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Breaking The Rules

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“Who?” Joe asked, tipping back his beer.

“Dean,” she said, trailing her finger over the rim of her glass. “I tried to tell him when we went to meet my sisters at the country club to finish the decorations for the reception. I tried to tell him and he just wouldn’t listen to me.”

Benny shrugged. “Hey, at least you tried,” he added sympathetically.

“There are over three hundred family and friends eating chicken Kiev right now. Baked potatoes with little pats of butter molded into perfect squares with my and Dean’s initials on them. They were supposed to be celebrating the beginning of our life together.”

She reached for the glass and tossed the contents back like a shot. “He just wouldn’t listen,” she said again. “He kept insisting it was only prewedding jitters.”

Considering she was on her third drink, she hadn’t slurred a single word despite Coop’s doubts about her being an experienced drinker. Her skin looked too soft and smooth, having none of the telltale signs of someone who frequented the bottom of a bottle. His fingers itched to touch her, to see for himself if her skin was as silky as it looked.

He made a fist and turned away, moving down the bar to serve a couple of men he didn’t recognize. They’d come into The Wilde Side looking for a little relaxation, or a little action. From the sly glances they cast in Carly’s direction, Cooper had a bad feeling action would be on the menu for the night, unless he found a way to get rid of her.

For the next hour, he served customers, refilled drinks and made polite conversation. A few of the guys asked him about the lone bride, but for the most part, other than an occasional off-color joke, now that she’d finally quieted, no one paid her much attention.

During a brief lull, and against his better judgment, he found an excuse to wander down to her end of the bar again.

Benny polished off his beer and requested another. “I almost got married once,” Cooper heard him tell Carly.

Her head snapped around and she blinked a few times. “You did?”

Cooper slid a fresh beer in front of Benny, hiding his grin at her reaction. When a guy was as butt-ugly as Benny West, chasing women didn’t exactly mean he’d catch them.

“Sure did,” Benny said, a hint of melancholy in his voice. “But I didn’t like the thought of being tied down to one woman.”

Carly blinked several times, but Cooper had to give her credit when she kept a straight face. Either she was already ripped or one of the most tenderhearted creatures he’d ever met.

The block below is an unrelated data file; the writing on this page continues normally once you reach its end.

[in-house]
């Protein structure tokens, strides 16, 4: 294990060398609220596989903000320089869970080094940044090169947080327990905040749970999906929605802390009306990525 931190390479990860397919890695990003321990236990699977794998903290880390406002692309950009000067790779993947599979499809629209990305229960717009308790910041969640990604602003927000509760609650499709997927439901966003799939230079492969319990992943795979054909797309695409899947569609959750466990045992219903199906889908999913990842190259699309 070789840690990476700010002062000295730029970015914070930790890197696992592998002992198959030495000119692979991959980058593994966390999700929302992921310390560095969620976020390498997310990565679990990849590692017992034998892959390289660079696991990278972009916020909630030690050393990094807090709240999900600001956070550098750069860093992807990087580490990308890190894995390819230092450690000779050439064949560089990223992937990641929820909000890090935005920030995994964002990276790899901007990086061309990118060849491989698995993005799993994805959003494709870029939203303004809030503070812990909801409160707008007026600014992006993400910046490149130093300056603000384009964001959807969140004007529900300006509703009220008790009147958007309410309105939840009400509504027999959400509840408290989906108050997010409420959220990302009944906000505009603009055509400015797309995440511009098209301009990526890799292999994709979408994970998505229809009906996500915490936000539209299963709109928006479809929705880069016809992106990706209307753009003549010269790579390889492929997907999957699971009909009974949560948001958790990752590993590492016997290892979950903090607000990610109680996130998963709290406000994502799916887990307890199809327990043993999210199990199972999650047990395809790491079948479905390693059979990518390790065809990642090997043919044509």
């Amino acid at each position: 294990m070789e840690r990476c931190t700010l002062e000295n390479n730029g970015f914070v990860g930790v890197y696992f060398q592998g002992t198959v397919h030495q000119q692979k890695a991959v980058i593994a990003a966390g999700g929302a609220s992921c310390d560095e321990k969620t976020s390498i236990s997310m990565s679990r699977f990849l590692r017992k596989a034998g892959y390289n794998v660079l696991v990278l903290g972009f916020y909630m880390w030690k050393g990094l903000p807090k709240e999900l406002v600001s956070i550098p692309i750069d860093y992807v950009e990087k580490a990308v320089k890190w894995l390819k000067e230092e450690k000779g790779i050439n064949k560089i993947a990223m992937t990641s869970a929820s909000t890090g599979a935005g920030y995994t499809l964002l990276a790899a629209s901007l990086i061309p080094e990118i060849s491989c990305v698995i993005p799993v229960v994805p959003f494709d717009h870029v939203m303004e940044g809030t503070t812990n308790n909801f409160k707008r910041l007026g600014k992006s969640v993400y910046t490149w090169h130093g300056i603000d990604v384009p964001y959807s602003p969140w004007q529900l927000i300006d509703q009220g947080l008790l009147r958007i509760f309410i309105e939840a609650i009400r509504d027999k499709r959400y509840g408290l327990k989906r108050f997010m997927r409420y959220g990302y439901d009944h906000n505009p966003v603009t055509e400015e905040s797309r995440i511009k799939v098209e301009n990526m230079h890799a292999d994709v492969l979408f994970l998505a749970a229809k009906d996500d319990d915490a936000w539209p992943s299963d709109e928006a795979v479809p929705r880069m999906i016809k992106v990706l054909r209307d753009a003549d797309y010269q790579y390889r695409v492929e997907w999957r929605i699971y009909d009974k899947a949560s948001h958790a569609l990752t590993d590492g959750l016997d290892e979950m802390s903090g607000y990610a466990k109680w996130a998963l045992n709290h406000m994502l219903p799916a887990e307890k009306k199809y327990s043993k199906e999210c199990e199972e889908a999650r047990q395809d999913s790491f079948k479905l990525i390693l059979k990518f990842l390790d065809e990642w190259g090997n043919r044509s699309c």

“Did your limbs quake?” she asked.

“Naw,” Benny said, flashing her that gap-toothed grin. “But I puked once.”

Carly’s jaw dropped. “Really?”

Cooper cleared his throat to keep from laughing, then grabbed a damp rag to start wiping down the bar.

At Benny’s nod, she turned her attention to Joe. “Are you married?”

Joe set his beer aside. “Not me. No way.”

She tilted her head to the side, those bouncy curls brushing her cheek. “I don’t think marriage is all bad,” she said after a moment. “Not really. I’ve got six older sisters, and they’re all happily married. Well, not Jill,” she said, as if they knew to whom she was referring. “But that’ll probably change soon.”

“Maybe you weren’t ready to get married,” Cooper reasoned, wanting to bite his tongue off for getting involved. Would he ever learn?

Carly flashed her intriguing gaze his way. “Probably not,” she said quietly. A frown tugged her brows together. “But how do you know when you’re ready?”

Cooper didn’t answer, because he didn’t know what to say that wouldn’t shatter those little-girl illusions she no doubt harbored. When it came to marriage, role models had been in short supply for him. From the few guys he’d known in the navy who’d walked down the aisle, he’d learned that marriage and the navy didn’t mix. As a SEAL, he hadn’t spent much time in one place and had wisely chosen not to tie himself down. Even with the lack of role models in his life, he knew wedded bliss wouldn’t be a reality unless he came home more than a couple of days every month or two.